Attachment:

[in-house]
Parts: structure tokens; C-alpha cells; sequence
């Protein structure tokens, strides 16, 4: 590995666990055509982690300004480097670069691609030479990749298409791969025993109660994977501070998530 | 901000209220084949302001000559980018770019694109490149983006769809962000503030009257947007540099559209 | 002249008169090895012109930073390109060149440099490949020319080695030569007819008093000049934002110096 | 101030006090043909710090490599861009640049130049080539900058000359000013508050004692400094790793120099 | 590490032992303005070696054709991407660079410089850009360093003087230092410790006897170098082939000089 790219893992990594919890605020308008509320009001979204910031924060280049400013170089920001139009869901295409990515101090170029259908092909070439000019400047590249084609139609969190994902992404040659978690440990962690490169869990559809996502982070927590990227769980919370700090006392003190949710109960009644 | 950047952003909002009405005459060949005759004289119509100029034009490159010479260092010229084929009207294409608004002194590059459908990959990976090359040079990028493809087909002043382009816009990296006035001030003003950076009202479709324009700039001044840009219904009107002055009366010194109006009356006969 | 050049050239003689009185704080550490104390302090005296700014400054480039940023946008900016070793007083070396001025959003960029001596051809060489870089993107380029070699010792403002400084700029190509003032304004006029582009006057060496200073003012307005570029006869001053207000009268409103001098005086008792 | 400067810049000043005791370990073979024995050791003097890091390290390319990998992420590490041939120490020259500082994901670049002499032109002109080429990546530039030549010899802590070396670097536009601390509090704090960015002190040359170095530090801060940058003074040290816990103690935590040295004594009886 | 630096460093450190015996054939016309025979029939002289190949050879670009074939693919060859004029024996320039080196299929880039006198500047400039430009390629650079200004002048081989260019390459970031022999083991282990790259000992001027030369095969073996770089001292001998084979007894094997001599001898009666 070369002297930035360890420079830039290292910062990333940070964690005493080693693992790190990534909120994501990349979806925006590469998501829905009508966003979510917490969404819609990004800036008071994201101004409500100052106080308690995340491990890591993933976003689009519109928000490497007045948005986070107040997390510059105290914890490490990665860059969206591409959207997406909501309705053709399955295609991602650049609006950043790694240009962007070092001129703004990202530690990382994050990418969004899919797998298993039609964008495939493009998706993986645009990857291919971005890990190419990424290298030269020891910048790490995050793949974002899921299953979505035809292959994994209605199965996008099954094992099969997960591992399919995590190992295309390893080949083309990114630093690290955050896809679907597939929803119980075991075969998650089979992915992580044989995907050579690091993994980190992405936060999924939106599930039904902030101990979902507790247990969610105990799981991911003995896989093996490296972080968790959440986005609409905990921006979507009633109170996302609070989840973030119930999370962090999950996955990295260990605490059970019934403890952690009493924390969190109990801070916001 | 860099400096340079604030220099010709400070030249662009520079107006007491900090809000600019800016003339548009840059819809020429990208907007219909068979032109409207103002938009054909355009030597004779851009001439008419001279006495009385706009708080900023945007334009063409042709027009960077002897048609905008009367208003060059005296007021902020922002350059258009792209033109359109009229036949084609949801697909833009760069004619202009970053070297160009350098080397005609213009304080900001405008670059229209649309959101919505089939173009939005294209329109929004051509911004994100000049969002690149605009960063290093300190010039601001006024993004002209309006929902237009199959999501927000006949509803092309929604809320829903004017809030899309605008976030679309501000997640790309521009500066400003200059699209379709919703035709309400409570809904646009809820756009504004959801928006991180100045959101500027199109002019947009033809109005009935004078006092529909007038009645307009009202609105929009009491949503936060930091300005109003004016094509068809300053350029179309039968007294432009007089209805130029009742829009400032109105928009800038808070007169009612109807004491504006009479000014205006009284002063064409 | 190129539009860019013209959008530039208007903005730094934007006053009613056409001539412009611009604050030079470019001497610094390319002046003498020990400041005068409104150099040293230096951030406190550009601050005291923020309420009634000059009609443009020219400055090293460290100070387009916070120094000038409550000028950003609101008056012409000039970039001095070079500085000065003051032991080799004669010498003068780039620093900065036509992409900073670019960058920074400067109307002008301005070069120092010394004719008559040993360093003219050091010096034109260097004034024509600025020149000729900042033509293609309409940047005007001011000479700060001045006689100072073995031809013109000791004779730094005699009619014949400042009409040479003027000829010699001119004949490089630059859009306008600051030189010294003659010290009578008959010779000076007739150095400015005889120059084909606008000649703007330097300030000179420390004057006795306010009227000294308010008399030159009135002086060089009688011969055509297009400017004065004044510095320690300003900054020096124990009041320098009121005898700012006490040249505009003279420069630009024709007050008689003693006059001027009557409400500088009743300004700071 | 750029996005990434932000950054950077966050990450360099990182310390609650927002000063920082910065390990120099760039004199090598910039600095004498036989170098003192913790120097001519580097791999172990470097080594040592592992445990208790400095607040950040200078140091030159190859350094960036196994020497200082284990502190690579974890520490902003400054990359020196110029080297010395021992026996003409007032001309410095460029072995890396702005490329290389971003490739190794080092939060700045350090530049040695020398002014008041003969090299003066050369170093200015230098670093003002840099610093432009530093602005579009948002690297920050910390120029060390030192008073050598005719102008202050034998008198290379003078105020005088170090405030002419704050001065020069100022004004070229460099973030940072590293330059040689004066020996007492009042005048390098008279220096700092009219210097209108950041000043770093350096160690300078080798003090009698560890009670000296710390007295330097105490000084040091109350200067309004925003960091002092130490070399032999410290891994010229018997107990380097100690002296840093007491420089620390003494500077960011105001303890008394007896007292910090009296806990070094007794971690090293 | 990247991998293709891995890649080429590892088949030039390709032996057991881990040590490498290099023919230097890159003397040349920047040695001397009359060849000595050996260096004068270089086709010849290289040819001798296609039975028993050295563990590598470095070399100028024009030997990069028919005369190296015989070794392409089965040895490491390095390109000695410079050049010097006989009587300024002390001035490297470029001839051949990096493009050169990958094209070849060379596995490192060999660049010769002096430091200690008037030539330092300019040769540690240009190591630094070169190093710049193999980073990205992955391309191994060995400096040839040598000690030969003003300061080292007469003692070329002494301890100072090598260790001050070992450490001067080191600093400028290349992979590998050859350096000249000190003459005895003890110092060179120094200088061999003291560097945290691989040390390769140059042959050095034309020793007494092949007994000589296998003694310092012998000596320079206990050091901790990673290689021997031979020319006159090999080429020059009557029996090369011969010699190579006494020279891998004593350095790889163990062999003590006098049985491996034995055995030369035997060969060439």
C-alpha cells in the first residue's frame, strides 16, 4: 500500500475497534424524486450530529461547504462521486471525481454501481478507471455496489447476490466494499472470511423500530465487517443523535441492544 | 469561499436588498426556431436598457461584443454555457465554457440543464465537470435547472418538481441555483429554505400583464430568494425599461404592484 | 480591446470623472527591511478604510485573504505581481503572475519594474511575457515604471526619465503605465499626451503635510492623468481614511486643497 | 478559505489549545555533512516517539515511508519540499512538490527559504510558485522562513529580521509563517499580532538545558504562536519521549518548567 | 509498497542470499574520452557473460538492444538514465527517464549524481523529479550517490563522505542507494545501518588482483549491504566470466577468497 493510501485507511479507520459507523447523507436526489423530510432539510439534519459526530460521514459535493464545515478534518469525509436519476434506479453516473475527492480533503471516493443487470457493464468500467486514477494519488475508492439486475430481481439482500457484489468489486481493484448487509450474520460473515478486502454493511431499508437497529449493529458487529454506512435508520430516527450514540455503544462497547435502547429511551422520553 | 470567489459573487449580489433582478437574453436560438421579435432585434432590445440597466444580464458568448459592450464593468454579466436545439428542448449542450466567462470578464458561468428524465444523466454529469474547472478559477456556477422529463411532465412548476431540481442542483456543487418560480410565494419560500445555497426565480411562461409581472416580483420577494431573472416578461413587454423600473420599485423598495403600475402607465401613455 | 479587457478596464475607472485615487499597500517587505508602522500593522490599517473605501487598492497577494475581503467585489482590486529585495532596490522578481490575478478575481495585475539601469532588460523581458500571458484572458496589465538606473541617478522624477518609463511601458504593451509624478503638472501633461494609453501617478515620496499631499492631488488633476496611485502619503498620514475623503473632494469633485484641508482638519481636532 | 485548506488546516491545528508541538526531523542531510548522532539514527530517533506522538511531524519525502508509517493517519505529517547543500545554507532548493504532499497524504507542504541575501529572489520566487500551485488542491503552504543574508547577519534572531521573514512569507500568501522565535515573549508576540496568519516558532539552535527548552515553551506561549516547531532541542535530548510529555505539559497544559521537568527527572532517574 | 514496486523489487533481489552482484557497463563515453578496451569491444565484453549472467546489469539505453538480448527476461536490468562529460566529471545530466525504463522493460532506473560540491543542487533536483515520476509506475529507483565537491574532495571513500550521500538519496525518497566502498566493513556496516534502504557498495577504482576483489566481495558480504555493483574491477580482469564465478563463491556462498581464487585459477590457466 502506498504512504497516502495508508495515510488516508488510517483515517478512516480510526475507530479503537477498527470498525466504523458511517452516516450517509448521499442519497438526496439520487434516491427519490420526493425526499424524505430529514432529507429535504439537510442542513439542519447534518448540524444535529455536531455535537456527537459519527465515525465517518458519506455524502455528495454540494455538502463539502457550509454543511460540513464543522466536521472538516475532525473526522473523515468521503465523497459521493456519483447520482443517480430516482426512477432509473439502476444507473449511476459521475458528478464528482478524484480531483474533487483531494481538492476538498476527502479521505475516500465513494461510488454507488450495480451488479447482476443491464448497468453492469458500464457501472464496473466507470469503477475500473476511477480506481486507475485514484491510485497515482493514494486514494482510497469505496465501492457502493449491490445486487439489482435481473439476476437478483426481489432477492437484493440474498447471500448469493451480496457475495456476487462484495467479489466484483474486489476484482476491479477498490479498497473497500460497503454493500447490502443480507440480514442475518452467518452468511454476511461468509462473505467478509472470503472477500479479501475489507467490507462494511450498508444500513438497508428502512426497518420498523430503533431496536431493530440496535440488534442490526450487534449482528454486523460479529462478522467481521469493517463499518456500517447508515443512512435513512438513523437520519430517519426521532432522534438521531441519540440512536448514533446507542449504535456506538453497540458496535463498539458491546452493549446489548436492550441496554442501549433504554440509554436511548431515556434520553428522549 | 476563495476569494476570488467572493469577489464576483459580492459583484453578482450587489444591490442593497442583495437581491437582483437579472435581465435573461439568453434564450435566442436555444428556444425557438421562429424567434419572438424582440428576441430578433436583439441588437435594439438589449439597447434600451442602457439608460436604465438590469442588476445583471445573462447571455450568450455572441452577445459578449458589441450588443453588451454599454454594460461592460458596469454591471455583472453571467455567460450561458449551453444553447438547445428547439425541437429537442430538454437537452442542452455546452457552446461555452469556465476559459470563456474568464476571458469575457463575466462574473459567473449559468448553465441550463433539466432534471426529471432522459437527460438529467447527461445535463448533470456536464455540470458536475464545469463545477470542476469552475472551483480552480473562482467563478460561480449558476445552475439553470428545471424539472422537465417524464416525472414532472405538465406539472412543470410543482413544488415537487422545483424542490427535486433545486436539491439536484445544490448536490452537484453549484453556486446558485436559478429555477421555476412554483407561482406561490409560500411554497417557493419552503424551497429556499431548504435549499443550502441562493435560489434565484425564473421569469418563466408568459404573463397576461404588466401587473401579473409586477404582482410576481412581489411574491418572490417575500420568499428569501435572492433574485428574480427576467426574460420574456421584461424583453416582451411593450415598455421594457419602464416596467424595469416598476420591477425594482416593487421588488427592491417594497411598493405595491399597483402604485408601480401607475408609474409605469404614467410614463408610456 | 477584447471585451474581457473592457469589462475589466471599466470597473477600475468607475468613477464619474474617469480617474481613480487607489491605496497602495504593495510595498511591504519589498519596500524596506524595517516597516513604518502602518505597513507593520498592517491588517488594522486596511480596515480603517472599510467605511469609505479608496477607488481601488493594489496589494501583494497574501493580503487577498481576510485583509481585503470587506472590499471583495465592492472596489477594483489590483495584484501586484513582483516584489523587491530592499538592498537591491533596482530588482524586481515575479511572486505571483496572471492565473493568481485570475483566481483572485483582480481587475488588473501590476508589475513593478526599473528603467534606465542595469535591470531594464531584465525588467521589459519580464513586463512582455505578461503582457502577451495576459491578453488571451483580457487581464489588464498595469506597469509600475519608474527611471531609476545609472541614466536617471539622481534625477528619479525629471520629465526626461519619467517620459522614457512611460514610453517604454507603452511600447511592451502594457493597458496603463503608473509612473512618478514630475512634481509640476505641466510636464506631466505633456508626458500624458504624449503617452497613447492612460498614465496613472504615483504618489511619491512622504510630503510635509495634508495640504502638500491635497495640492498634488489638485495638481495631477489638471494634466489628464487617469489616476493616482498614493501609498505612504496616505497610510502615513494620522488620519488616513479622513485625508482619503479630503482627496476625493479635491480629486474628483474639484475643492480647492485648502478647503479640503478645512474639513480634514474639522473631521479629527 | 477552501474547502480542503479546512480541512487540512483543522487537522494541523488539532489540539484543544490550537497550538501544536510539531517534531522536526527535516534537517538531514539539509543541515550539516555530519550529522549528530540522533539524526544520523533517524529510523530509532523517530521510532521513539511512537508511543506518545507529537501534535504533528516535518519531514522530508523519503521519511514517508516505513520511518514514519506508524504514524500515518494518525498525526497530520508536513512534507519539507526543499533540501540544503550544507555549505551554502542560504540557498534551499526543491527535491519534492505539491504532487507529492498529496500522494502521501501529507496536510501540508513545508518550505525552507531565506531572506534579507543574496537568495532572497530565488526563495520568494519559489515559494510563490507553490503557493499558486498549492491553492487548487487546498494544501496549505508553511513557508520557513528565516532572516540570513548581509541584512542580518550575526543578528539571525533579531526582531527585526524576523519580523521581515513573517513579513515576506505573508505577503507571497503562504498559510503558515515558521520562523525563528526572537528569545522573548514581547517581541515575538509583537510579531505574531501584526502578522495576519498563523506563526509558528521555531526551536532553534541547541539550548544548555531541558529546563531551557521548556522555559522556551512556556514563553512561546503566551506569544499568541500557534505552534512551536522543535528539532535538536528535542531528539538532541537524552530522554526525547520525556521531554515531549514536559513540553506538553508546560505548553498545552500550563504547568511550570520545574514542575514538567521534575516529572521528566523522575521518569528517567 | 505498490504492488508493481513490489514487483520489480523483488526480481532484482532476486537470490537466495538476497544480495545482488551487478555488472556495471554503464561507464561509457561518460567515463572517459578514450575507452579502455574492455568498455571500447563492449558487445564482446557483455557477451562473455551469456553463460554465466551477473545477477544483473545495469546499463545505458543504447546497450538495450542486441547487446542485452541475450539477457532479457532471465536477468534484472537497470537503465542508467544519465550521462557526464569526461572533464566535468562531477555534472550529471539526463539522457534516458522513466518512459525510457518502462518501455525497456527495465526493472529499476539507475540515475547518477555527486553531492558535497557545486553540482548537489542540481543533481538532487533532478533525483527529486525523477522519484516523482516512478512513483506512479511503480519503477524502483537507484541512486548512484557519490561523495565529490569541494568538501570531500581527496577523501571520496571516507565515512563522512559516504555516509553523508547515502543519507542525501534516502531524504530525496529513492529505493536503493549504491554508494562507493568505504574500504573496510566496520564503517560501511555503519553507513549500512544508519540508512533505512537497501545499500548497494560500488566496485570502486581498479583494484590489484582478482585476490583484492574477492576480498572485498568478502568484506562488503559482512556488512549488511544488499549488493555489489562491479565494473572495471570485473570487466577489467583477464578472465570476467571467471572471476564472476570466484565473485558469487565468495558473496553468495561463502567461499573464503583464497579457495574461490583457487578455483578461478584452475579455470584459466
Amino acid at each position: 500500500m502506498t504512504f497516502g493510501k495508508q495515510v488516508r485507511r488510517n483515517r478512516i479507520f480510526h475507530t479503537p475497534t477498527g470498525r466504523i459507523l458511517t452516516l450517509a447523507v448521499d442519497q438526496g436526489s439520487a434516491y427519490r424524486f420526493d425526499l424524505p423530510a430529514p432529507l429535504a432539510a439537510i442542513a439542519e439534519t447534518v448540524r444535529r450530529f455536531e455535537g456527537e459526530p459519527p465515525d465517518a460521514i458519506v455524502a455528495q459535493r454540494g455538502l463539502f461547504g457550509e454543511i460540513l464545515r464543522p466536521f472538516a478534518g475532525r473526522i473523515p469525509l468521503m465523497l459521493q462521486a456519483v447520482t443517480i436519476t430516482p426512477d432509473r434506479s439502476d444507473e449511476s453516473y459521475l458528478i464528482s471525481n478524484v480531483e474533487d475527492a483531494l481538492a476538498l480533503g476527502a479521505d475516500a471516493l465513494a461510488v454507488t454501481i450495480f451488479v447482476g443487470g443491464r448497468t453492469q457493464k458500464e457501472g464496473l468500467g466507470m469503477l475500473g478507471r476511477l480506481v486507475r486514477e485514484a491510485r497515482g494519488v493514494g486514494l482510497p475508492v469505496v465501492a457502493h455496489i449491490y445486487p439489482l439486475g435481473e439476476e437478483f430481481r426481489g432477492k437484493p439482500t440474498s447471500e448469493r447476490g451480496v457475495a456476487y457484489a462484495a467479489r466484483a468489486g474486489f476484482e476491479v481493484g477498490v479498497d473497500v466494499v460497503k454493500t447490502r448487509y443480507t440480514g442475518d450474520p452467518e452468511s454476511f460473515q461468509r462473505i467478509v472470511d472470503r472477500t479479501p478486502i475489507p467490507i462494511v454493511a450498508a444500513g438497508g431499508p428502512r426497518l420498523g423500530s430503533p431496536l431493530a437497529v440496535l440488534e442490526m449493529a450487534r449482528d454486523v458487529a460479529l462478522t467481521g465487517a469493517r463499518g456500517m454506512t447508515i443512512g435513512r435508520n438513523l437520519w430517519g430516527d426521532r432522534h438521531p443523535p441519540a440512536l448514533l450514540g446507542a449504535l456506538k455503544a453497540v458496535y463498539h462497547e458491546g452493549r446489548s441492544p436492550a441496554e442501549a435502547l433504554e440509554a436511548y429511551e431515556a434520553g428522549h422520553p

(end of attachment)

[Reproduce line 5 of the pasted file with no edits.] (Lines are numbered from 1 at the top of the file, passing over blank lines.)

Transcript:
Amino acid at each position: 500500500m502506498t504512504f497516502g493510501k495508508q495515510v488516508r485507511r488510517n483515517r478512516i479507520f480510526h475507530t479503537p475497534t477498527g470498525r466504523i459507523l458511517t452516516l450517509a447523507v448521499d442519497q438526496g436526489s439520487a434516491y427519490r424524486f420526493d425526499l424524505p423530510a430529514p432529507l429535504a432539510a439537510i442542513a439542519e439534519t447534518v448540524r444535529r450530529f455536531e455535537g456527537e459526530p459519527p465515525d465517518a460521514i458519506v455524502a455528495q459535493r454540494g455538502l463539502f461547504g457550509e454543511i460540513l464545515r464543522p466536521f472538516a478534518g475532525r473526522i473523515p469525509l468521503m465523497l459521493q462521486a456519483v447520482t443517480i436519476t430516482p426512477d432509473r434506479s439502476d444507473e449511476s453516473y459521475l458528478i464528482s471525481n478524484v480531483e474533487d475527492a483531494l481538492a476538498l480533503g476527502a479521505d475516500a471516493l465513494a461510488v454507488t454501481i450495480f451488479v447482476g443487470g443491464r448497468t453492469q457493464k458500464e457501472g464496473l468500467g466507470m469503477l475500473g478507471r476511477l480506481v486507475r486514477e485514484a491510485r497515482g494519488v493514494g486514494l482510497p475508492v469505496v465501492a457502493h455496489i449491490y445486487p439489482l439486475g435481473e439476476e437478483f430481481r426481489g432477492k437484493p439482500t440474498s447471500e448469493r447476490g451480496v457475495a456476487y457484489a462484495a467479489r466484483a468489486g474486489f476484482e476491479v481493484g477498490v479498497d473497500v466494499v460497503k454493500t447490502r448487509y443480507t440480514g442475518d450474520p452467518e452468511s454476511f460473515q461468509r462473505i467478509v472470511d472470503r472477500t479479501p478486502i475489507p467490507i462494511v454493511a450498508a444500513g438497508g431499508p428502512r426497518l420498523g423500530s430503533p431496536l431493530a437497529v440496535l440488534e442490526m449493529a450487534r449482528d454486523v458487529a460479529l462478522t467481521g465487517a469493517r463499518g456500517m454506512t447508515i443512512g435513512r435508520n438513523l437520519w430517519g430516527d426521532r432522534h438521531p443523535p441519540a440512536l448514533l450514540g446507542a449504535l456506538k455503544a453497540v458496535y463498539h462497547e458491546g452493549r446489548s441492544p436492550a441496554e442501549a435502547l433504554e440509554a436511548y429511551e431515556a434520553g428522549h422520553p